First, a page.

NEW YORK (CNNfn) - The summer months are closing in, and chances are you are already dreaming about where you will spend your next vacation.
If you are like most dollar-conscious consumers, you'd probably like to go somewhere distant, somewhere relaxing - somewhere that won't break the bank. Well, with a little smart shopping, experts say, you can have it all.
The road less traveled
By far, the easiest way to cut back on travel costs is to scratch Western Europe, Hawaii and the popular Caribbean islands off your list. By choosing a lower-cost destination, you'll save significantly on airfare and lodging and often get the benefit a more exotic experience.
"The two biggest factors that determine travel costs are: Do you go to a rich and therefore expensive country, or do you go to a poor and therefore inexpensive country?" said Edward Hasbrouck, a long-time travel agent and author of "The Practical Nomad: How to Travel Around the World."
"It's something people think very little about, but the cost of travel is almost purely a function of local wage scales," he said.
The best bang-for-your buck, this year, Hasbrouck said, lies across the Pacific.
"Clearly the bargains this year, as they were last year, are in the areas of Asia most impacted by the currency crisis," he said. "People hear the word crisis and they get scared off, but this is a tremendous tourist opportunity."
Prior to the Asian economic collapse, he said, major carriers were adding routes and boosting seat capacity at an alarming pace. But these days, many Asians can't afford to venture abroad and few tourists are flying in - forcing most carriers to deeply discount their tickets.
Hasbrouck said tickets from California to Asia this year, historically a high-cost route, can be far cheaper than flights to Europe.
"These days, there are an enormous number of empty seats on those planes," he said. "This is the time to get your feet wet in Asia if you haven't already done it."
There are bargains to be had in Africa and South America this year, too - not to mention Central and Eastern Europe.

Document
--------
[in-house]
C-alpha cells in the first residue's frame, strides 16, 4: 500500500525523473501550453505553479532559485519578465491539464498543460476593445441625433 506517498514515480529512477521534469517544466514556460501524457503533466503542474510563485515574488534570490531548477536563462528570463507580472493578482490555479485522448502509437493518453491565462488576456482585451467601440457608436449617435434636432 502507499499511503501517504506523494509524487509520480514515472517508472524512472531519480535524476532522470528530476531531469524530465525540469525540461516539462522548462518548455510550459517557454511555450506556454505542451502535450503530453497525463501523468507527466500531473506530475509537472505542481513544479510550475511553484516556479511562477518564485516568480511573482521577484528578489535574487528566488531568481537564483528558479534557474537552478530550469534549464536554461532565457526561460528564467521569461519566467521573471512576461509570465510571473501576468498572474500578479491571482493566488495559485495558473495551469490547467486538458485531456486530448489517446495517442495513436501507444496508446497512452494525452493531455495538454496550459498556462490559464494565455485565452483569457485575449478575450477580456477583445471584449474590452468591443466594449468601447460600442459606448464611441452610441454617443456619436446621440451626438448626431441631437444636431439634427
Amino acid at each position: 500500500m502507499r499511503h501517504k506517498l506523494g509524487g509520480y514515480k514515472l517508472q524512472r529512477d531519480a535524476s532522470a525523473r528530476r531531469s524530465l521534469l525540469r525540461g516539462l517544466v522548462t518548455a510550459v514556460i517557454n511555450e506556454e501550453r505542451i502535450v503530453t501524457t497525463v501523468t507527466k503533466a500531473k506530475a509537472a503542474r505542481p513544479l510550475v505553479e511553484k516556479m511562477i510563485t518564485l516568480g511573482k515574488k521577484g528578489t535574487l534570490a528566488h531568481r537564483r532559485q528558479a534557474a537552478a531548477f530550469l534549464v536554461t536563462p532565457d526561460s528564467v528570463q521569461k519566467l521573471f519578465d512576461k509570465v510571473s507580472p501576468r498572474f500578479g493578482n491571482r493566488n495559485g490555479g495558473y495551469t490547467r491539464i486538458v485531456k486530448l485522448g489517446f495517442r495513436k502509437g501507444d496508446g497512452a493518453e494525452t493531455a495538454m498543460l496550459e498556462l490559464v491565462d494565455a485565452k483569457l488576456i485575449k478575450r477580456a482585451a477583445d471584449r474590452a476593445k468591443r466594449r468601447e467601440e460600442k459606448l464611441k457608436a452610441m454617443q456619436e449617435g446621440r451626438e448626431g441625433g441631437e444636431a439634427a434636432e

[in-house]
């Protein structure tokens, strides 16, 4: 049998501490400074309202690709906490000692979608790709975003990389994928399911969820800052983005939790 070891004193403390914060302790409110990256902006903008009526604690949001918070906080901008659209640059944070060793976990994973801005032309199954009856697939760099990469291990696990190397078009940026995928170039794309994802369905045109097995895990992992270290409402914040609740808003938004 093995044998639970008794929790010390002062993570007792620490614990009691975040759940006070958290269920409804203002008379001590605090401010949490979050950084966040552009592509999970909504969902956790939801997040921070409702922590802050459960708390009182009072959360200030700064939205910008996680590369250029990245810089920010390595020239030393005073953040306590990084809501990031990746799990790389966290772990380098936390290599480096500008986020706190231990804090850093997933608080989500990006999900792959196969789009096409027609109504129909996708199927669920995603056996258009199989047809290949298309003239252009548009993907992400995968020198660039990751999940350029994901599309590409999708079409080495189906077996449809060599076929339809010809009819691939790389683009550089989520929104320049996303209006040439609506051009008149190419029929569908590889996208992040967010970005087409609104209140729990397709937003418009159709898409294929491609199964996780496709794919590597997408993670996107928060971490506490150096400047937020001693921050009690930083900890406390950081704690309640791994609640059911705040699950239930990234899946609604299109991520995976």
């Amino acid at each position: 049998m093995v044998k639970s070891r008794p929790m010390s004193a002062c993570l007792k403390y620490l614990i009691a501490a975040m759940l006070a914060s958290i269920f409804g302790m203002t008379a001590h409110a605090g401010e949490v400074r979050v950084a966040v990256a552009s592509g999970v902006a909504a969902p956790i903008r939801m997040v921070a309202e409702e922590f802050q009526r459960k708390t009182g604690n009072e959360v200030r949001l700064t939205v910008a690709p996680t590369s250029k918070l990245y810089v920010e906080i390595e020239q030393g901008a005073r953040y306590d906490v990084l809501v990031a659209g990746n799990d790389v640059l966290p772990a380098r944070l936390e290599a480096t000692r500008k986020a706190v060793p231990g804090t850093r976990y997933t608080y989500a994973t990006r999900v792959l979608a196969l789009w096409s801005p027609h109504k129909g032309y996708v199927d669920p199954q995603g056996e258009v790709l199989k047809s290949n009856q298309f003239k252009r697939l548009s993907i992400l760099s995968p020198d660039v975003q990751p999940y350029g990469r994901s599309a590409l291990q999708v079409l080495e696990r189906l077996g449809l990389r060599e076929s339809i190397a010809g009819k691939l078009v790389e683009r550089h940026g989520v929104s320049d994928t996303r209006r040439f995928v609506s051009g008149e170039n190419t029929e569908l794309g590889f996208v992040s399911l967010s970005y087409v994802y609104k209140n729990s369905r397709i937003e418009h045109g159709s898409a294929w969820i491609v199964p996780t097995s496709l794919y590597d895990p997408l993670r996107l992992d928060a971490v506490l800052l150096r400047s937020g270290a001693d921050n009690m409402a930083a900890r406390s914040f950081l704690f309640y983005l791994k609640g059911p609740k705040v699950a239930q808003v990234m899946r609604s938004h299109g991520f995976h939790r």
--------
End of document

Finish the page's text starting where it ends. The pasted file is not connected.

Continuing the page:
"Anything east of the former Iron Curtain is still significantly cheaper than Western Europe," Hasbrouck said.
"These are the fundamentals that get lost," he said. "People are trying to get these half-priced hotel cards, but they will still end up paying five or ten times more than what they'd pay (for the same vacation) in Thailand or Indonesia."
Arthur Frommer's BudgetTravel online offers similar advice. Top picks for low-cost destinations on that site include: Bali, Thailand, Costa Rica, Belize, Turkey, Honduras and Vieques, a small island six miles off the coast of Puerto Rico.
A ticket to ride
When booking tickets directly through an airline, Laurie Berger, editor of Consumer Reports Travel Letter, advises consumers to wait for the midnight hour.
Many airlines, she said, discount tickets (up to 30 percent) for a few hours late at night to test prices in the market. They frequently jump back up again during business hours the following day.
"Late at night is usually when airlines load new fares and discount existing ones," Berger said.
And don't forget to take advantage of all the discounts to which you are entitled. Many airlines offer deep discounts to seniors and students. Some credit card companies, too, including American Express, frequently offer companion tickets free to gold- and platinum-card holders, part of their aggressive promotional campaigns.
Berger said they usually come with lots of restrictions, but "sometimes they can be very good deals."
In general, booking your tickets directly from an airline is not recommended, since sales agents are least likely to inform you of any deals or discounts. But if you're flying last minute, it can pay off sometimes.
Enter: the Internet.
Virtually every airline these days, determines ahead of time how many tickets on their routes will likely go unsold. The week of the flight, those seats are put on the market at deep discounts via their Internet Web site. Like many of its competitors, American Airlines, for example, sends out weekly e-mails advertising discount airfare to registered users through its Net Saavers program.
Berger said major carriers, not wanting to lose completely on empty seats, are sometimes willing to "dump" their tickets for up to 75 percent off.
"These e-mail fares are where the airlines dump inventory," she said. "Based on years of accumulating industry data regarding load factors, they know how many seats on a route are likely to be sold and how many will be empty. It's more advantageous for the carrier to deeply discount those seats than not to sell them at all."